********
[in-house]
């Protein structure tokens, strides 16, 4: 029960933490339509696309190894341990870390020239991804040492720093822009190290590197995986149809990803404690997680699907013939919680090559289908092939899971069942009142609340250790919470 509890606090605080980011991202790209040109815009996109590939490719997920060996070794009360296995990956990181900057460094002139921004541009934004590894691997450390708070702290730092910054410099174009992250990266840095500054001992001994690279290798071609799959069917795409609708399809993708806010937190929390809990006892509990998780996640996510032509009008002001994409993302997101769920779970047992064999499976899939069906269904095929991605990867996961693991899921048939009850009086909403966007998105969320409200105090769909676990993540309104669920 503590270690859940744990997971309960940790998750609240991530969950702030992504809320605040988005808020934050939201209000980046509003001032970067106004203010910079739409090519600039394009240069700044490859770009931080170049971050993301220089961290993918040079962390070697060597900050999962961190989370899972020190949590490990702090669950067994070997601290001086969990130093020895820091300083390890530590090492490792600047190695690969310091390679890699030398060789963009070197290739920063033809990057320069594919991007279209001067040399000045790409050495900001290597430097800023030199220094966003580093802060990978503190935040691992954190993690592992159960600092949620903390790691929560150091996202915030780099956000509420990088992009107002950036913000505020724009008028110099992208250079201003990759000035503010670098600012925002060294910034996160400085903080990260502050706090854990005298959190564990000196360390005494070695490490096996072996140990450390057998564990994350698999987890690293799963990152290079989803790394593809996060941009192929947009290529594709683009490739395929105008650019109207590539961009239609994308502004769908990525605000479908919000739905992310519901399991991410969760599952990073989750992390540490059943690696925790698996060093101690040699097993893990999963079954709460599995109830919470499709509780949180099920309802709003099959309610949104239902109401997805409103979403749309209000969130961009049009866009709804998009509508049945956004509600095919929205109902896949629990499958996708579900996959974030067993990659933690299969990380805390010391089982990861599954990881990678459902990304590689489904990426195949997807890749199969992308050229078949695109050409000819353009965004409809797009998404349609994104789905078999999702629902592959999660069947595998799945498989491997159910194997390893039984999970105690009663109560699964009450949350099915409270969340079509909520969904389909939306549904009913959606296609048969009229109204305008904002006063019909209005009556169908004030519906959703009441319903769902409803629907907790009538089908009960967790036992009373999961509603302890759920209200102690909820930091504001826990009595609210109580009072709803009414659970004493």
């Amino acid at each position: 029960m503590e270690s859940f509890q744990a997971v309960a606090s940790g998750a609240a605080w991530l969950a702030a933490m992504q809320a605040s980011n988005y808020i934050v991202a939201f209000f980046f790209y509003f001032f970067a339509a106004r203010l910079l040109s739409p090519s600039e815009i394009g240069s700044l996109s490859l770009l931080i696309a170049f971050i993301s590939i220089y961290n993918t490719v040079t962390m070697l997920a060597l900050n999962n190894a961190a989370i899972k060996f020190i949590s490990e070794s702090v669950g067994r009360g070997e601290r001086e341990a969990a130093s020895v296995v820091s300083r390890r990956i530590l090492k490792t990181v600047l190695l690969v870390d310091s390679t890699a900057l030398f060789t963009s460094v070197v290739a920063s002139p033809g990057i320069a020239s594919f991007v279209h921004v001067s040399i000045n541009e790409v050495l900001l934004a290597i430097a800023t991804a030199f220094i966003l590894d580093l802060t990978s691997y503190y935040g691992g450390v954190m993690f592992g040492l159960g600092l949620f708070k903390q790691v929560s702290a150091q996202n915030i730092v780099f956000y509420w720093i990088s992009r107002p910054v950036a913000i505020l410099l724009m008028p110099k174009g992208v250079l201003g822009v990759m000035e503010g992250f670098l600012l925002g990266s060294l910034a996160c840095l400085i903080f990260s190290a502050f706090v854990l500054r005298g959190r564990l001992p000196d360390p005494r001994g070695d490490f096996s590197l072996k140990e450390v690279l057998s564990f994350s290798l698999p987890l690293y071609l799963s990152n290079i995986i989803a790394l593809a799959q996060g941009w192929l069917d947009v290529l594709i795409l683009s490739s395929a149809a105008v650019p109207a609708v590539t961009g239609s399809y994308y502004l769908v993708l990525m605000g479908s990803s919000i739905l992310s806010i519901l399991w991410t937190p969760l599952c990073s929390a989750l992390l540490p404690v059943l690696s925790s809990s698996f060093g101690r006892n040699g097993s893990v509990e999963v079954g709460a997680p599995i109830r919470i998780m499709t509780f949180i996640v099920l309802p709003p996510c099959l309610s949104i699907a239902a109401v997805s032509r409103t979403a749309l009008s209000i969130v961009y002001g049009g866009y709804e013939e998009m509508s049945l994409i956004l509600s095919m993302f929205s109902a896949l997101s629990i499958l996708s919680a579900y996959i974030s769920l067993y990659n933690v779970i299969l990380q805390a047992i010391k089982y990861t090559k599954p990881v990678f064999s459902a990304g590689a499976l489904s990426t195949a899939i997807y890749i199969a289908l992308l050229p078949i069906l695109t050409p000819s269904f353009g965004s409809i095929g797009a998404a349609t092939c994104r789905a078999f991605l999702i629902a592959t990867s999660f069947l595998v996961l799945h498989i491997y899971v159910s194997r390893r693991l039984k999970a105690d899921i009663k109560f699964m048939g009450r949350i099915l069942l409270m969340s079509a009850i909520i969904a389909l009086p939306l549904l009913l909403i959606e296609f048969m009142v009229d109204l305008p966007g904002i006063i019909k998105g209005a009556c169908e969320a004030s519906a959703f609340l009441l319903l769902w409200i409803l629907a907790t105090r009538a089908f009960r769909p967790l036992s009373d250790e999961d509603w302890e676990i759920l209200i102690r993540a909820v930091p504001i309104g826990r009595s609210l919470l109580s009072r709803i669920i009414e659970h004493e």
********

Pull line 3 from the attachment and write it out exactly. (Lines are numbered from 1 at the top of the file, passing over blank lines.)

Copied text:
């Amino acid at each position: 029960m503590e270690s859940f509890q744990a997971v309960a606090s940790g998750a609240a605080w991530l969950a702030a933490m992504q809320a605040s980011n988005y808020i934050v991202a939201f209000f980046f790209y509003f001032f970067a339509a106004r203010l910079l040109s739409p090519s600039e815009i394009g240069s700044l996109s490859l770009l931080i696309a170049f971050i993301s590939i220089y961290n993918t490719v040079t962390m070697l997920a060597l900050n999962n190894a961190a989370i899972k060996f020190i949590s490990e070794s702090v669950g067994r009360g070997e601290r001086e341990a969990a130093s020895v296995v820091s300083r390890r990956i530590l090492k490792t990181v600047l190695l690969v870390d310091s390679t890699a900057l030398f060789t963009s460094v070197v290739a920063s002139p033809g990057i320069a020239s594919f991007v279209h921004v001067s040399i000045n541009e790409v050495l900001l934004a290597i430097a800023t991804a030199f220094i966003l590894d580093l802060t990978s691997y503190y935040g691992g450390v954190m993690f592992g040492l159960g600092l949620f708070k903390q790691v929560s702290a150091q996202n915030i730092v780099f956000y509420w720093i990088s992009r107002p910054v950036a913000i505020l410099l724009m008028p110099k174009g992208v250079l201003g822009v990759m000035e503010g992250f670098l600012l925002g990266s060294l910034a996160c840095l400085i903080f990260s190290a502050f706090v854990l500054r005298g959190r564990l001992p000196d360390p005494r001994g070695d490490f096996s590197l072996k140990e450390v690279l057998s564990f994350s290798l698999p987890l690293y071609l799963s990152n290079i995986i989803a790394l593809a799959q996060g941009w192929l069917d947009v290529l594709i795409l683009s490739s395929a149809a105008v650019p109207a609708v590539t961009g239609s399809y994308y502004l769908v993708l990525m605000g479908s990803s919000i739905l992310s806010i519901l399991w991410t937190p969760l599952c990073s929390a989750l992390l540490p404690v059943l690696s925790s809990s698996f060093g101690r006892n040699g097993s893990v509990e999963v079954g709460a997680p599995i109830r919470i998780m499709t509780f949180i996640v099920l309802p709003p996510c099959l309610s949104i699907a239902a109401v997805s032509r409103t979403a749309l009008s209000i969130v961009y002001g049009g866009y709804e013939e998009m509508s049945l994409i956004l509600s095919m993302f929205s109902a896949l997101s629990i499958l996708s919680a579900y996959i974030s769920l067993y990659n933690v779970i299969l990380q805390a047992i010391k089982y990861t090559k599954p990881v990678f064999s459902a990304g590689a499976l489904s990426t195949a899939i997807y890749i199969a289908l992308l050229p078949i069906l695109t050409p000819s269904f353009g965004s409809i095929g797009a998404a349609t092939c994104r789905a078999f991605l999702i629902a592959t990867s999660f069947l595998v996961l799945h498989i491997y899971v159910s194997r390893r693991l039984k999970a105690d899921i009663k109560f699964m048939g009450r949350i099915l069942l409270m969340s079509a009850i909520i969904a389909l009086p939306l549904l009913l909403i959606e296609f048969m009142v009229d109204l305008p966007g904002i006063i019909k998105g209005a009556c169908e969320a004030s519906a959703f609340l009441l319903l769902w409200i409803l629907a907790t105090r009538a089908f009960r769909p967790l036992s009373d250790e999961d509603w302890e676990i759920l209200i102690r993540a909820v930091p504001i309104g826990r009595s609210l919470l109580s009072r709803i669920i009414e659970h004493e």